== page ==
Telangana’s Midwifery Programme: A Startup of Respectful Maternity Care in India

30 Apr, 2022 10:24 IST|Sakshi Post
Nurse Practitioner in Midwifery students training session at Fernandez Foundation Skill Lab in Hyderabad

By Mohammed Rayees ur Rahim

Taj Mahal, a monument of eternal love of Mughal emperor Shah Jahan towards his wife Mumtaz Mahal aka Arjumand Banu Begum, also tells the story of maternal death as she died at a young age of 39 years due to postpartum haemorrhage (PPH) or excessive bleeding during childbirth. Despite significant advances in medicine and technology, many women in India still suffer the fate of Mumtaz (maternal death).

PPH is the leading cause of maternal death globally as it contributes to maternal mortality ratio (MMR). The maternal mortality ratio can be defined as the “number of maternal deaths during a given time period per 1,00,000 live births during the same time period.”

As per the WHO report, among the 10 countries that recorded 59 percent of maternal deaths worldwide, Nigeria (58,000) and India (45,000) account for more than a third of all estimated global maternal deaths in 2015. Since then, India is consistently reporting a decline in the maternal mortality ratio. 

India is inching towards the global SDG target of 70 per lakh live births by 2030. As per the Sample Registration System (SRS) March 2022 edition, seven states have achieved the United Nations SDG target — Kerala(30), Maharashtra(38), Telangana(56), Tamil Nadu(58), Andhra Pradesh(58), Jharkhand(61) and Gujarat(70). The Health Minister T Harish Rao congratulated the state health department for making rapid improvement on the key indicator of maternal mortality. 

Initiative to curb C-sections

Though Telangana has a reason to rejoice, in terms of C-section (Caesarean) deliveries, the Telugu state still reports more than 50 percent medical interventions. While C-section deliveries can save lives of pregnant mothers and newborns, it’s become a matter of convenience and concern for both the obstetrician and the pregnant women to elect a surgical delivery. A staggering 75 percent of interventions including C-sections are being carried out in the private hospitals..

Deeply concerned with the alarming number of C-sections in the state, in 2017 the Telangana government implemented health reforms to tackle the increasing number of Caesarean sections with a focus on reducing the MMR.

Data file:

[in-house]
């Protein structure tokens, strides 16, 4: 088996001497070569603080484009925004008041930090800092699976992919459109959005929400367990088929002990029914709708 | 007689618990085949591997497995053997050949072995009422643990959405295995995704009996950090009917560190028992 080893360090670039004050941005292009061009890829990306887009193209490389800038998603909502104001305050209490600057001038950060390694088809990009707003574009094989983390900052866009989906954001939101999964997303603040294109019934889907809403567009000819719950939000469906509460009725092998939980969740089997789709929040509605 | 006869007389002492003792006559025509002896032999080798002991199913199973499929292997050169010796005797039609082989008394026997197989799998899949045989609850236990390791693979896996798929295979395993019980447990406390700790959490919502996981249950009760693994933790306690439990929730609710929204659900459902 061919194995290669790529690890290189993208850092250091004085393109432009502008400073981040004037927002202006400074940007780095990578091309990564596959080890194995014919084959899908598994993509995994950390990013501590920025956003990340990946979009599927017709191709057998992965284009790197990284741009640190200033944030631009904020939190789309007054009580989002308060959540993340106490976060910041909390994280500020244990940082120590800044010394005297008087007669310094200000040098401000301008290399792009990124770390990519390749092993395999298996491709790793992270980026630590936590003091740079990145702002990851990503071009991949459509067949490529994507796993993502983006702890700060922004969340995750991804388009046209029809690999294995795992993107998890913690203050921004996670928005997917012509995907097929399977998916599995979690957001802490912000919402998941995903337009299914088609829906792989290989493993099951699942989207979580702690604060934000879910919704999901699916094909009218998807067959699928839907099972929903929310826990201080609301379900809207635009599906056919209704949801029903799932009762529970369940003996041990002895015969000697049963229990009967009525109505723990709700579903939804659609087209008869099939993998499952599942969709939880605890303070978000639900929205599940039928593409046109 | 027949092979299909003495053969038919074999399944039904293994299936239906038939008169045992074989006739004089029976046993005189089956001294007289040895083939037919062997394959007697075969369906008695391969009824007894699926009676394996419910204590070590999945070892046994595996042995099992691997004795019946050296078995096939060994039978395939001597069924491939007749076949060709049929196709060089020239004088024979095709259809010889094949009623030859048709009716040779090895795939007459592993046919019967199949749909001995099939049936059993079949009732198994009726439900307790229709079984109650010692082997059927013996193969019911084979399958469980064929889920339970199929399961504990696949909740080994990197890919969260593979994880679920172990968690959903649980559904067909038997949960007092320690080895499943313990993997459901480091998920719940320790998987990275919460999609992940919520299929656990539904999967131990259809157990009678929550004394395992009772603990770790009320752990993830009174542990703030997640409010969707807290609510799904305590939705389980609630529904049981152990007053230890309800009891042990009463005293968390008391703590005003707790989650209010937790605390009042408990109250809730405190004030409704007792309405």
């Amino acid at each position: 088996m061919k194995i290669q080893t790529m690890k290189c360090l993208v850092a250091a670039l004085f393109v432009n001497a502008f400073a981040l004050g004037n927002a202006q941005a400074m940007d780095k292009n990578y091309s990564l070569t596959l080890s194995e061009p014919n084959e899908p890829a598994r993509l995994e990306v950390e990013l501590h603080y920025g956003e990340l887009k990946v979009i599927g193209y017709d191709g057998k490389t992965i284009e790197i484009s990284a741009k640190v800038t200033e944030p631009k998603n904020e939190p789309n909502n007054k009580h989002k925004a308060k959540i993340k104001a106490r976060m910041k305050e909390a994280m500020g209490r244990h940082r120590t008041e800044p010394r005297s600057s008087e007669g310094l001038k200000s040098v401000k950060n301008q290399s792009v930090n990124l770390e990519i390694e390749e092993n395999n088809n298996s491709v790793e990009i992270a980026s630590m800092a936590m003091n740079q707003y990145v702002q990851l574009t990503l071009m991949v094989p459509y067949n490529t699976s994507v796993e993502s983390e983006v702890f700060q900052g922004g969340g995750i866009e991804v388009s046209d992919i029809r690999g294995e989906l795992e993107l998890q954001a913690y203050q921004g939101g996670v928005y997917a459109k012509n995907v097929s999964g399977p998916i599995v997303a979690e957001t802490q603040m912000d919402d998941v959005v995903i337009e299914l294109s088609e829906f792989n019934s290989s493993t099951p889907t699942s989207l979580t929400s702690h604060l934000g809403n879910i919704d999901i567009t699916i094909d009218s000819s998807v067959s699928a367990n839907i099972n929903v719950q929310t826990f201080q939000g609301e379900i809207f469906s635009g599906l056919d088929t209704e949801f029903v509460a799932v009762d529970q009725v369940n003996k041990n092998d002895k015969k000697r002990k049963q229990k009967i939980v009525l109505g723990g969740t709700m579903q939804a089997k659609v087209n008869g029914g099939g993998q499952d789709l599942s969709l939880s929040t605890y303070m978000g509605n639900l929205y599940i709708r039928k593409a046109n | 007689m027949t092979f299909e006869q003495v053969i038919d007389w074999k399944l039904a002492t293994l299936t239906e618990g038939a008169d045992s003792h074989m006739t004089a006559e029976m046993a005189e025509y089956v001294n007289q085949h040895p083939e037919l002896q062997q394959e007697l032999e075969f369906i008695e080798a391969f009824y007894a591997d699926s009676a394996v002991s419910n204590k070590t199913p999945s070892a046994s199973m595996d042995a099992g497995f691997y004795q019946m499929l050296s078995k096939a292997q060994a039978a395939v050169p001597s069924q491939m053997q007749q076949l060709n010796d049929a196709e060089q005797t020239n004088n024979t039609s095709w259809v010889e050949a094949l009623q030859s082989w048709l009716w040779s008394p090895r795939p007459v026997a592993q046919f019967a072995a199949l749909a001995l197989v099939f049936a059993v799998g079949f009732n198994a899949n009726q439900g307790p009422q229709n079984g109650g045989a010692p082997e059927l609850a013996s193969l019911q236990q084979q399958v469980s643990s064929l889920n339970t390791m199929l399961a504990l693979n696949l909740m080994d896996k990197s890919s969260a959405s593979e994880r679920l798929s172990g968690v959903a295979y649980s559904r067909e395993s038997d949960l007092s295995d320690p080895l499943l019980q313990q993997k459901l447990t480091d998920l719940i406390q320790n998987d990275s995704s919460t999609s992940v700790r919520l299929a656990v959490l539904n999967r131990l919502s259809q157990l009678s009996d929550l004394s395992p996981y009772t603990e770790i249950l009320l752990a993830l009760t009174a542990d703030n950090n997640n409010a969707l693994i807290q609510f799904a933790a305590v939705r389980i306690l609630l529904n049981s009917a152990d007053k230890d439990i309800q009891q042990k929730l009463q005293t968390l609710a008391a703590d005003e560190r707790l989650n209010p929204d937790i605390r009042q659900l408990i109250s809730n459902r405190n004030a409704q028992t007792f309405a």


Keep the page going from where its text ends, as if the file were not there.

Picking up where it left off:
Introduction of midwifery care

To find an alternative model delivery care to the number of rising C-section deliveries, the Telangana state government joined hands with the Fernandez Foundation and UNICEF and launched a midwifery program. In order to develop a Professional Midwifery cadre in the state, the Telangana government for the first time in the country, launched the 18-month Nurse Practitioner in Midwifery (NPM) programme on 31 October 2017.

Under this tripartite partnership, the Hyderabad-based Fernandez Hospital, an accredited institution, is running a Post Basic Diploma in Nurse Practitioner in Midwifery (NPM) with 10 seats. At this hospital, a combination of national and international educators are training the nursing students in midwifery with a 18 months course (one year of classroom+skill lab training and a six months clinical internship) based on International Confederation of Midwives (ICM) competencies. 

Positive Childbirth Experience

In this midwifery programme, the first thing midwives learned was that a pregnant woman should not be treated as a patient, but a mother. The trainee midwives at the Government Area Hospital in Nampally in Hyderabad said, they had to unlearn a lot of things in the midwifery. These midwives are contributing to natural birthing by promoting positive child birthing experience. Not only these midwives are trained to provide respectful maternity care throughout pregnancy and childbirth, but they are also moulded into decision-makers who could identify normal and abnormal birthing cases and if required refer the pregnant woman and the newborn to the area hospitals for prompt intervention. 

The Telangana government has taken measures to increase institutional births and provide quality maternal health. As part of these measures, in 2017 the government launched the KCR Kit Scheme and standardised over 300 labour rooms in the state which has contributed to an increase in the number of deliveries in public healthcare facilities. The KCR Kit contains 16 items to help care for a newborn baby. Through this scheme, Rs 13,000 for the birth of a girl and Rs 12,000 for the birth of a boy is directly transferred to beneficiary bank accounts in four instalments.